HALOS webinar series: Synchrotron light and epigenomics combine to reveal mechanisms of viral chromatin regulation by the Human Silencing Hub (HUSH) complex
Speaker: Dr. Christopher Douse
Department of Experimental Medical Science, Lund University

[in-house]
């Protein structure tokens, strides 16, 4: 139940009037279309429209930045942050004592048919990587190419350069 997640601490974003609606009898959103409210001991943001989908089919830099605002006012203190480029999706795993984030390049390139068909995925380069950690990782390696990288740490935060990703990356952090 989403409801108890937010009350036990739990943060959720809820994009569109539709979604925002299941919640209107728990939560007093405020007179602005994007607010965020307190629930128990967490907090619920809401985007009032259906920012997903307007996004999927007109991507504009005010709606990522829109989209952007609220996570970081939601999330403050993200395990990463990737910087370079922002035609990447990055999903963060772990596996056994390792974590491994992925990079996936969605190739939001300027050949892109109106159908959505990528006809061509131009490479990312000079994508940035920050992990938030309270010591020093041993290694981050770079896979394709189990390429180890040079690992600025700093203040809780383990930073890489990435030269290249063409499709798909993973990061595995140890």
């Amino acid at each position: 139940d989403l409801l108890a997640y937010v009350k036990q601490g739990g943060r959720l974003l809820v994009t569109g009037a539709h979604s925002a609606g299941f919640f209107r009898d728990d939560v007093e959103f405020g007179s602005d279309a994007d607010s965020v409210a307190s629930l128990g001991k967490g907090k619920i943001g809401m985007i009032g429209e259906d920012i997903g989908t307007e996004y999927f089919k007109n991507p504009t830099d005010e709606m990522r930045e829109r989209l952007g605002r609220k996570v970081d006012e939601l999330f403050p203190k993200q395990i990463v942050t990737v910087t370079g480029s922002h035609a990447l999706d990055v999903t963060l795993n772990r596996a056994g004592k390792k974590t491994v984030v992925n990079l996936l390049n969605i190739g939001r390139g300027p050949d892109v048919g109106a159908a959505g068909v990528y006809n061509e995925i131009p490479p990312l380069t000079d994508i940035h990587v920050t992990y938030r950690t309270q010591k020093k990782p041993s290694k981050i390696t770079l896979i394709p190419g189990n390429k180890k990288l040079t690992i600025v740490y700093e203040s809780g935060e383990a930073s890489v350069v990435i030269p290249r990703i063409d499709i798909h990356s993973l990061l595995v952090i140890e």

About: The human genome is evolving under constant threat of colonization by infectious retroviruses and transposons. The Human Silencing Hub (HUSH) complex has recently emerged as a central player in the repression of such mobile genetic elements. HUSH regulates deposition of the epigenetic mark H3K9me3 over its targets, and recruits MORC2, an ATPase reported to have chromatin remodelling activity. Patient mutations in MORC2 have been shown to cause severe neuro-developmental disorders. These recent discoveries raise several mechanistic questions. How do HUSH subunits assemble on chromatin? How do HUSH and MORC2 repress their targets? And how does MORC2 mutation misregulate its function to cause human disease? To address these questions we have undertaken a systematic, multi-scale analysis of the structural, biochemical and functional properties of MORC2 and the core HUSH scaffold, TASOR. I will describe our latest model for how this critical protein machinery works to defend the human genome.